Matching techniques for observational studies. Inspired by and adapted from Jasjeet Singh Sekhon's Matching package in R. I wrote an adaptation in Python that is better suited for my work at Mozilla which incorporates:
This package was used to support this research project.
Install through pip!
$ pip install pymatch
The best way to get familiar with the package is to work through an example. The example below leaves out much of the theory behind matching and focuses on the application within
pymatch. If interested, Sekhon gives a nice overview in his Introduction to the Matching package in R.
The following example demonstrates how to the use the
pymatch package to match Lending Club Loan Data. Follow the link to download the dataset from Kaggle (you'll have to create an account, it's fast and free!). You can follow along this document or download the corresponding Example.ipynb notebook (just be sure to change the path when loading data!).
Here we match Lending Club users that fully paid off loans (control) to those that defaulted (test). The example is contrived, however a use case for this could be that we want to analyze user sentiment with the platform. Users that default on loans may have worse sentiment because they are predisposed to a bad situation--influencing their perception of the product. Before analyzing sentiment, we can match users that paid their loans in full to users that defaulted based on the characteristics we can observe. If matching is successful, we could then make a statement about the causal effect defaulting has on sentiment if we are confident our samples are sufficiently balanced and our model is free from omitted variable bias.
This example, however, only goes through the matching procedure, which can be broken down into the following steps:
import warnings warnings.filterwarnings('ignore') from pymatch.Matcher import Matcher import pandas as pd import numpy as np %matplotlib inline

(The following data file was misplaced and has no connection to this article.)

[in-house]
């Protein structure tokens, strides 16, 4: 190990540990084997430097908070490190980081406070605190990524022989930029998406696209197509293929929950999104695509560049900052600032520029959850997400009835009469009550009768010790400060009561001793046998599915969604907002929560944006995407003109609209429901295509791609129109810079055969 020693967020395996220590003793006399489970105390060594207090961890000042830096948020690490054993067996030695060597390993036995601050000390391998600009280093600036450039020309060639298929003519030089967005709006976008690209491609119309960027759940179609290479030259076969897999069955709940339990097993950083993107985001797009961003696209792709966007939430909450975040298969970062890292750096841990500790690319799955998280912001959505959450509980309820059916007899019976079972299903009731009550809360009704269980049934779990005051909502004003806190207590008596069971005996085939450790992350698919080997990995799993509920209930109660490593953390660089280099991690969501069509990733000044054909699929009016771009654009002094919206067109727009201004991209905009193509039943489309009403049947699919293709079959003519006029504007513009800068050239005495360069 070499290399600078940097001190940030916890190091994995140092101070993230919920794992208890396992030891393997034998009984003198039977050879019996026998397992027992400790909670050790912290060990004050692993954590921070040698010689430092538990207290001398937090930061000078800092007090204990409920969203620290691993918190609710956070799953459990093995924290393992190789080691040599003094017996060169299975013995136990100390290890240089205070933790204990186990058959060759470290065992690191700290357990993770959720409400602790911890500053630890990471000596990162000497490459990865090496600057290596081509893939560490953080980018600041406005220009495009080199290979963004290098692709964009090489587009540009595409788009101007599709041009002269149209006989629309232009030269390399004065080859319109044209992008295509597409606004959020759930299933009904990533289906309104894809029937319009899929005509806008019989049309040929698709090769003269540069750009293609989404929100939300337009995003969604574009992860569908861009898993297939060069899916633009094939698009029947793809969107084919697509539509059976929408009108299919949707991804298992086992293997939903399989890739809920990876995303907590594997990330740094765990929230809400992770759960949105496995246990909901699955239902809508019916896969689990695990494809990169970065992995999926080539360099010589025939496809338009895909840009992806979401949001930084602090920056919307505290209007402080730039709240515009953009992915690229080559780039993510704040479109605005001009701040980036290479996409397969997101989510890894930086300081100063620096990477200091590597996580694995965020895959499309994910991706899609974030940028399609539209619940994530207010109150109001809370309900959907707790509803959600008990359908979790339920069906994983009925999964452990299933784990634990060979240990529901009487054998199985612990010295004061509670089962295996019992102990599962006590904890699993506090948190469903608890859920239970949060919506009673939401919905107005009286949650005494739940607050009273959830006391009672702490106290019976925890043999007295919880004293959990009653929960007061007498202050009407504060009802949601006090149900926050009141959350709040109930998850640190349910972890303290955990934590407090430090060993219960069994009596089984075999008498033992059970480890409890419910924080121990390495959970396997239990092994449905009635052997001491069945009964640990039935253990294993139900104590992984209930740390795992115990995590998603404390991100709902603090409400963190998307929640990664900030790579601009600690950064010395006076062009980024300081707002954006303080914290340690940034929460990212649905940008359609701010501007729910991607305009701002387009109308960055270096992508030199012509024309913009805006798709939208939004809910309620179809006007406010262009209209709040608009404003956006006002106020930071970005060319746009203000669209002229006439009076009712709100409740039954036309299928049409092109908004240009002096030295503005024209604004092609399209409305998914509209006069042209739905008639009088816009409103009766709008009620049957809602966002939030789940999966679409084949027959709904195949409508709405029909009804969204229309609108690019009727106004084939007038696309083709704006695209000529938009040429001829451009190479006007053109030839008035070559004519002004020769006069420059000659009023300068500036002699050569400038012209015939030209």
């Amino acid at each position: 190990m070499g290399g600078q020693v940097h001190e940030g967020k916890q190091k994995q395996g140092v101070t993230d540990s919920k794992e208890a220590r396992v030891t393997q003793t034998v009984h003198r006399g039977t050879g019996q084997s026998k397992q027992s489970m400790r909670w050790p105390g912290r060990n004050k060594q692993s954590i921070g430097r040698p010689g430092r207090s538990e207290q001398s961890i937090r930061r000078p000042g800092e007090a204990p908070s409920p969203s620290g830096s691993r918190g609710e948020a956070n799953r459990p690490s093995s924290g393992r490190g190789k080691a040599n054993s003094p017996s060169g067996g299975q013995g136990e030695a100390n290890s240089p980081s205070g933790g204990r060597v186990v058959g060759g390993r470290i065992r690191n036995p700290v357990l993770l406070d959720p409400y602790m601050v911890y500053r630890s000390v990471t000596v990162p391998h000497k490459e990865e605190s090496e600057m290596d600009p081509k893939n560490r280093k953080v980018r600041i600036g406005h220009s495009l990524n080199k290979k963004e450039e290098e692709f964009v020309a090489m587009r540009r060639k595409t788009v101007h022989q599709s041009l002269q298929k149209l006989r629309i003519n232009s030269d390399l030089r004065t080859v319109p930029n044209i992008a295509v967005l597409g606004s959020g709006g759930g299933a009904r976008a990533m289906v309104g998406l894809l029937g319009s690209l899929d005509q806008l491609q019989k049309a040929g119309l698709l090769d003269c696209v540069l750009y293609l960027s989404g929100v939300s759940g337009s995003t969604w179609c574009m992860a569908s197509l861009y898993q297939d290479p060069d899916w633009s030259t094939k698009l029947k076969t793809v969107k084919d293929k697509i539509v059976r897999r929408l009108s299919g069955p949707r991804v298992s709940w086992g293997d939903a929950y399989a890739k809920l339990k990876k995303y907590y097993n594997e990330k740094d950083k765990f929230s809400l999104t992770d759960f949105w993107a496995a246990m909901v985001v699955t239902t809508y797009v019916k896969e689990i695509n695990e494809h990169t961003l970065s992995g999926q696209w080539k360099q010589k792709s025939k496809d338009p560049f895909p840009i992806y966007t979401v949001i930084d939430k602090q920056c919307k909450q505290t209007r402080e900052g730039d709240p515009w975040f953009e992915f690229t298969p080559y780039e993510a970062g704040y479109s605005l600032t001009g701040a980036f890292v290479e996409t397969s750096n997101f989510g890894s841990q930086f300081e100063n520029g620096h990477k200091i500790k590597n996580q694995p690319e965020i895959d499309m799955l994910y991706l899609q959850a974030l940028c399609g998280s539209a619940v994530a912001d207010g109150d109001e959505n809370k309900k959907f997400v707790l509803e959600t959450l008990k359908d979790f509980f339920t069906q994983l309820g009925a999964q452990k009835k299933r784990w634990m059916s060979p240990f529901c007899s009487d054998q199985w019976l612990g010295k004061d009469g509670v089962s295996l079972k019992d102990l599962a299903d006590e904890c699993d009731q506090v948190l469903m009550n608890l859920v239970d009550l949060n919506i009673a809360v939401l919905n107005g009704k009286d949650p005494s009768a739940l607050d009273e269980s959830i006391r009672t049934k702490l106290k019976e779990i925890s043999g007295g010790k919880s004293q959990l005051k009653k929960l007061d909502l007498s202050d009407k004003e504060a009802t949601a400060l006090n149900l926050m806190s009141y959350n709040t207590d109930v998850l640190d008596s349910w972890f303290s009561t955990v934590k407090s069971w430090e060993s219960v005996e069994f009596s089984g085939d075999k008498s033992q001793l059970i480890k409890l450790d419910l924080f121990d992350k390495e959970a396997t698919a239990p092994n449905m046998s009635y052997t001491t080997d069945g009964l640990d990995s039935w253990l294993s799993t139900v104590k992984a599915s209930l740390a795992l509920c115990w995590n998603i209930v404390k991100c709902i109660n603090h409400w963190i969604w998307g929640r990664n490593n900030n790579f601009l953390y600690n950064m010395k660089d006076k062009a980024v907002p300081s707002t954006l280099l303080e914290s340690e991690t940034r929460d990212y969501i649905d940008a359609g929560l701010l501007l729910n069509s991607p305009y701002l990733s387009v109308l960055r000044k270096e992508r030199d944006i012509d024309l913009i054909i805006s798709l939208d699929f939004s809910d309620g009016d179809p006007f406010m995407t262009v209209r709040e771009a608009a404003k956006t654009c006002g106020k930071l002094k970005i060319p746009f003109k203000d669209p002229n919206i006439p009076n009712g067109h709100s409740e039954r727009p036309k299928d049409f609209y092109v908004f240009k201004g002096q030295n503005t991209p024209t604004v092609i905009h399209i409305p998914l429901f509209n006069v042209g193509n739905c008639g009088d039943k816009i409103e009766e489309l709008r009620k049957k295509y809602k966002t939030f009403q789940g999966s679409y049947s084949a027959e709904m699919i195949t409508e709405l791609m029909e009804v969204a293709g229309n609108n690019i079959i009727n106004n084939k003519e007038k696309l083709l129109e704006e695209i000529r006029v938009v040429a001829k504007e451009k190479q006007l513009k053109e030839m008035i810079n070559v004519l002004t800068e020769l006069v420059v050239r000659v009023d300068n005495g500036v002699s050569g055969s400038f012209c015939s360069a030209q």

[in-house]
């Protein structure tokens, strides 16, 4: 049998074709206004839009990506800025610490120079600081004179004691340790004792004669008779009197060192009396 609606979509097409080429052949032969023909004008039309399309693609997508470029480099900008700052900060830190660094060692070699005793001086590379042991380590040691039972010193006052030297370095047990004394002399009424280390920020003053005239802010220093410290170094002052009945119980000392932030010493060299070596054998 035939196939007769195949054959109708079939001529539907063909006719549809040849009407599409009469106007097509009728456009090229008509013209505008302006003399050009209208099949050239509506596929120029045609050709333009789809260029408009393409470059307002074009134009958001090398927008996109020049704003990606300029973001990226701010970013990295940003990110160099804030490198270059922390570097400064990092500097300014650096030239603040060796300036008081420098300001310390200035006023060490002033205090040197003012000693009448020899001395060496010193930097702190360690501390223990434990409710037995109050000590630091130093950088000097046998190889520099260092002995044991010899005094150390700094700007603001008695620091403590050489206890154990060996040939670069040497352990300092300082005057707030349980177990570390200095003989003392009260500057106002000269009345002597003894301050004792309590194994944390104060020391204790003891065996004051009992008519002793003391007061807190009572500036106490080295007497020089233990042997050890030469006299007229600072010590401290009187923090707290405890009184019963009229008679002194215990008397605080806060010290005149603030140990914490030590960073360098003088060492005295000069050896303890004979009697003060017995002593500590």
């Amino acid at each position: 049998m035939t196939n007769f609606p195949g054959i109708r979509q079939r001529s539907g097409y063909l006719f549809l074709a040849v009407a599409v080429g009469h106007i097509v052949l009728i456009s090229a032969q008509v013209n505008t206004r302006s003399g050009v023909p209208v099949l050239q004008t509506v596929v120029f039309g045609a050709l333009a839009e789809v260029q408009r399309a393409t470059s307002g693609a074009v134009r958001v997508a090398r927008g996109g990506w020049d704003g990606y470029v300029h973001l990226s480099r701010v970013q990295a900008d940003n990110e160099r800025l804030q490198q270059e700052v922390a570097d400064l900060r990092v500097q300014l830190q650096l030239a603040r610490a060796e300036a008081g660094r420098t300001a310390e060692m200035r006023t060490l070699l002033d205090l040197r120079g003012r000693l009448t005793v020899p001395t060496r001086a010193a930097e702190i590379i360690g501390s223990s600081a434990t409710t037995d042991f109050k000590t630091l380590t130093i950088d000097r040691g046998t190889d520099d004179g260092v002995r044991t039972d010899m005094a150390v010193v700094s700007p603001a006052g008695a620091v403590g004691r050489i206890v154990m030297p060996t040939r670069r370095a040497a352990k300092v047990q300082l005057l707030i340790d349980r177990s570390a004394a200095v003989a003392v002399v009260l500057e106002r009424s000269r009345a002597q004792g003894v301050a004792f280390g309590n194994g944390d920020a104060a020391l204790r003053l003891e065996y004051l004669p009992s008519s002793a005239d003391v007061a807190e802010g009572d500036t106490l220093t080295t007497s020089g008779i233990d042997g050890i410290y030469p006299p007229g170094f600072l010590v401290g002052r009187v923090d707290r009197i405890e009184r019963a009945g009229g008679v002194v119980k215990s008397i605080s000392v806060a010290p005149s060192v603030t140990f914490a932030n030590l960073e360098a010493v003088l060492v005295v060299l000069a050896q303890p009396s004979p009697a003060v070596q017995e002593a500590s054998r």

Load the dataset (
loan.csv) and select a subset of columns.
path = "/Users/bmiroglio/Downloads/lending-club-loan-data/loan.csv" fields = \ [ "loan_amnt", "funded_amnt", "funded_amnt_inv", "term", "int_rate", "installment", "grade", "sub_grade", "loan_status" ] data = pd.read_csv(path)[fields]
Create test and control groups and reassign
loan_status to be a binary treatment indicator. This is our reponse in the logistic regression model(s) used to generate propensity scores.
test = data[data.loan_status == "Default"] control = data[data.loan_status == "Fully Paid"] test['loan_status'] = 1 control['loan_status'] = 0
Matcherprints the formula used to fit logistic regression model(s) and the number of records in the majority/minority class.
Matcherwill use all covariates in the dataset unless a formula is specified by the user. Note that this step is only fitting model(s), we assign propensity scores later.
excludeparameter will be ignored from the model fitting process. This parameter is particularly useful for unique identifiers like a
m = Matcher(test, control, yvar="loan_status", exclude=)
Formula: loan_status ~ loan_amnt+funded_amnt+funded_amnt_inv+term+int_rate+installment+grade+sub_grade n majority: 207723 n minority: 1219
There is a significant Class Imbalance in our data--the majority group (fully-paid loans) having many more records than the minority group (defaulted loans). We account for this by setting
balance=True when calling
Matcher.fit_scores() below. This tells
Matcher to sample from the majority group when fitting the logistic regression model(s) so that the groups are of equal size. When undersampling this way, it is highly recommended that
nmodels is explicitly assigned to a integer much larger than 1. This ensures that more of the majority group is contributing to the generation of propensity scores. The value of this integer should depend on the severity of the imbalance: here we use
# for reproducibility np.random.seed(20170925) m.fit_scores(balance=True, nmodels=100)
Fitting 100 Models on Balanced Samples... Average Accuracy: 70.21%
The average accuracy of our 100 models is 70.21%, suggesting that there's separability within our data and justifiying the need for the matching procedure. It's worth noting that we don't pay much attention to these logistic models since we are using them as a feature extraction tool (generation of propensity scores). The accuracy is a good way to detect separability at a glance, but we shouldn't spend time tuning and tinkering with these models. If our accuracy was close to 50%, that would suggest we cannot detect much separability in our groups given the features we observe and that matching is probably not necessary (or more features should be included if possible).